KABUL (Reuters) - Afghanistan ( news - web sites) has licensed an international consortium led by the Aga Khan Fund for Economic Development (AKFED) to set up its second mobile phone network, the fund said in a statement on Saturday.
The Geneva-based AKFED said it had a 51 percent stake in the project, while Monaco Telecom International (MTI) will hold 35 percent of the equity, U.S.-based MCT Corp nine percent and French telecoms giant Alcatel five percent.
AKFED said the project would involve a total initial investment of $55 million, rising to $120 million over the coming decade. The statement said Alcatel would also provide financing for technical equipment, but gave no details.
It said the World Bank ( news - web sites)'s private-sector arm, the International Finance Corp, had expressed an interest in participating in the project.
The network will initially be targeted at six main cities in war-battered Afghanistan -- Kabul, Herat, Kandahar, Mazar-i-Sharif, Jalalabad and Kunduz.
The consortium expects to expand the network to other cities over the next four or five years.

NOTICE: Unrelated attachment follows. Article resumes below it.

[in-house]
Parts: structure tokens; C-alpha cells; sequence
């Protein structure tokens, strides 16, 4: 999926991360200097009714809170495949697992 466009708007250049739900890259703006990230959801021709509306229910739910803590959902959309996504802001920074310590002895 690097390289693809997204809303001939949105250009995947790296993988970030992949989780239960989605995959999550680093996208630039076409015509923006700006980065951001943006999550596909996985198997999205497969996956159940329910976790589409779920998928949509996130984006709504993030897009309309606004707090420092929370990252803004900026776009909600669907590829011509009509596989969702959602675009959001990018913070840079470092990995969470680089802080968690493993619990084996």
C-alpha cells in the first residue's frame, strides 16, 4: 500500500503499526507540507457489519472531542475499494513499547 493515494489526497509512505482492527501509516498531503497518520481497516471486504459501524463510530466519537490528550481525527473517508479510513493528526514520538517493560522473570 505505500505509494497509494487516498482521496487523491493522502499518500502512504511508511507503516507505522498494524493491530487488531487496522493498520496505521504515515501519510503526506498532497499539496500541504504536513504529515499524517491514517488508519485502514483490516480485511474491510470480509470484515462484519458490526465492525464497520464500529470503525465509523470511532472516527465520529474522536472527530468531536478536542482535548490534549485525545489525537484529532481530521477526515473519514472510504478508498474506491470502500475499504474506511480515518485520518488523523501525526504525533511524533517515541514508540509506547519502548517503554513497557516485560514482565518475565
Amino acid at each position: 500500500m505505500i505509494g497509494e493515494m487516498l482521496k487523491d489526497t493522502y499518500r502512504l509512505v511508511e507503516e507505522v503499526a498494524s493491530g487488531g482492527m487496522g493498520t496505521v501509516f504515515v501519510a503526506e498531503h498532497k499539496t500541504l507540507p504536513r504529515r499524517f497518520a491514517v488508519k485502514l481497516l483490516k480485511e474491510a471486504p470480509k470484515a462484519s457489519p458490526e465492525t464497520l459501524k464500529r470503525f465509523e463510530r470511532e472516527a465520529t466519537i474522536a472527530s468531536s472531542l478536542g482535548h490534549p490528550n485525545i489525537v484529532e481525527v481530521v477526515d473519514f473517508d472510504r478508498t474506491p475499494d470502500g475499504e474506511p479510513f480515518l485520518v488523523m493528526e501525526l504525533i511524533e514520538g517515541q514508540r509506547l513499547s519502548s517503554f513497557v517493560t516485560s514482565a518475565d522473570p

Afghanistan now has just one mobile operator, Afghan Wireless Communication Co, which established networks in Kabul and Herat this year.
AKFED estimated these catered to about 20,000 subscribers, supplementing a fixed-line network almost totally destroyed in Afghanistan's years of civil war.
Government ministries, aid organizations and other institutions rely on satellite telephones for day-to-day communications both inside and outside Kabul.
"Addressing needs in as vital an area of infrastructure as communications is one of the ways AKFED is seeking to help jump-start economic development in Afghanistan," AKFED's statement said.
It said Alcatel was already in partnership with it in the manufacture of digital telephone exchanges and related software development in South Asia, while MTI had recent experience implementing GSM projects in the post-conflict environments of Kosovo and the Balkans.
MCT Corp, meanwhile, is an AKFED partner in a GSM venture in Central Asia.